Is This The End Of U.S. Dominance In Global Energy?

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By Tsvetana Paraskova, Oilprice.com

Russia’s Gazprom ranked no.1 in the 2017 S&P Global Platts Top 250 Global Energy Company Rankings, toppling ExxonMobil and ending its 12-year reign at the top spot, S&P Global Platts said in what it defined as the most profound change in the 16-year history of the ranking.

The second most profound change was that integrated oil and gas companies were not the biggest movers up—ceding that role to pipeline companies and utilities—although they continue to be strong on the list, as they have been since S&P Global Platts started publishing the rankings in 2002.

In its annual list, S&P Global Platts ranks energy firms according to four metrics of financial performance—asset worth, revenues, profits, and return on invested capital.

Exxon not only lost its no.1 spot on the list, it slipped to 9th place. In the top 10 this year, the Americas hold only two spots, while Asia-Pacific tied Europe, Middle East and Africa (EMEA), each landing four companies in the top ten.

Apart from Exxon, the other American company in the top ten is Valero Energy Corp. Behind Russia’s Gazprom, Germany’s E.ON came in at no.2, India’s Reliance Industries at no.3, followed by Korea Electric Power Corp, China Petroleum & Chemical Corp, Russia’s LUKOIL, Indian Oil Corp Ltd, Valero Energy at no.8, Exxon at no.9, and France’s Total at no.10.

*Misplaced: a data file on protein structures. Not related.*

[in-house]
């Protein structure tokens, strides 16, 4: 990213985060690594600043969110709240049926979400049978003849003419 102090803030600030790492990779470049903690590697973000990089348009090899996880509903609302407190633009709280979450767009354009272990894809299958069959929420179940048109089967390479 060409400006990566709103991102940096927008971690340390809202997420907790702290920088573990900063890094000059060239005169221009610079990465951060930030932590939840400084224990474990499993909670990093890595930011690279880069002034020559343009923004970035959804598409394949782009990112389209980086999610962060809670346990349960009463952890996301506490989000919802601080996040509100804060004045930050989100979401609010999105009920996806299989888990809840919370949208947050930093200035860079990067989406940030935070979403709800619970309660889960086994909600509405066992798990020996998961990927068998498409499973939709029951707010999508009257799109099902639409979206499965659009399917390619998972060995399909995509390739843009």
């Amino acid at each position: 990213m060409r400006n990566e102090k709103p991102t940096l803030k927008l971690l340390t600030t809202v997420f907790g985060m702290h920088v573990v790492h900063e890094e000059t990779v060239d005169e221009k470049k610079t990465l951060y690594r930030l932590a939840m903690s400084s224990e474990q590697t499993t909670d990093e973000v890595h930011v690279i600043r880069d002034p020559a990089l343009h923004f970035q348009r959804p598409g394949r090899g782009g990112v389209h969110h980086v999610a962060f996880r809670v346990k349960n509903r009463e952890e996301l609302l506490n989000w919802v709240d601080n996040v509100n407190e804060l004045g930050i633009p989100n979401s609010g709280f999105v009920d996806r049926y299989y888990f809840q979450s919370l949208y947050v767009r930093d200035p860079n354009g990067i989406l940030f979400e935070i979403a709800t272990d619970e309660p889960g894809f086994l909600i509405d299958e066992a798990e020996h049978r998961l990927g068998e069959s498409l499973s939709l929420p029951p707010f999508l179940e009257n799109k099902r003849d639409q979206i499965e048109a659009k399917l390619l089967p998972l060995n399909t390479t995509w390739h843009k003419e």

“European utilities and North American pipeline operators got a boost from sticking to what they know best and shying away from more risky enterprises and territories,” Harry Weber, senior natural gas writer of S&P Global Platts, said in an S&P statement.

E.ON, ranked no.2, was one of the biggest gainers, jumping 112 places from no.114. UK utility Centrica climbed into the 15th position, from the 156th place in last year’s ranking. Houston-based CenterPoint Energy was also among the big climbers, moving up to 105th from last year’s 220th place.

Due to the new entrants in utilities and pipelines, combined revenues of the 2017 Top 10 global energy companies soared by more than 30 percent, to US$1.1 trillion, from US$830.2 billion in the 2016 rankings, S&P Global Platts said.

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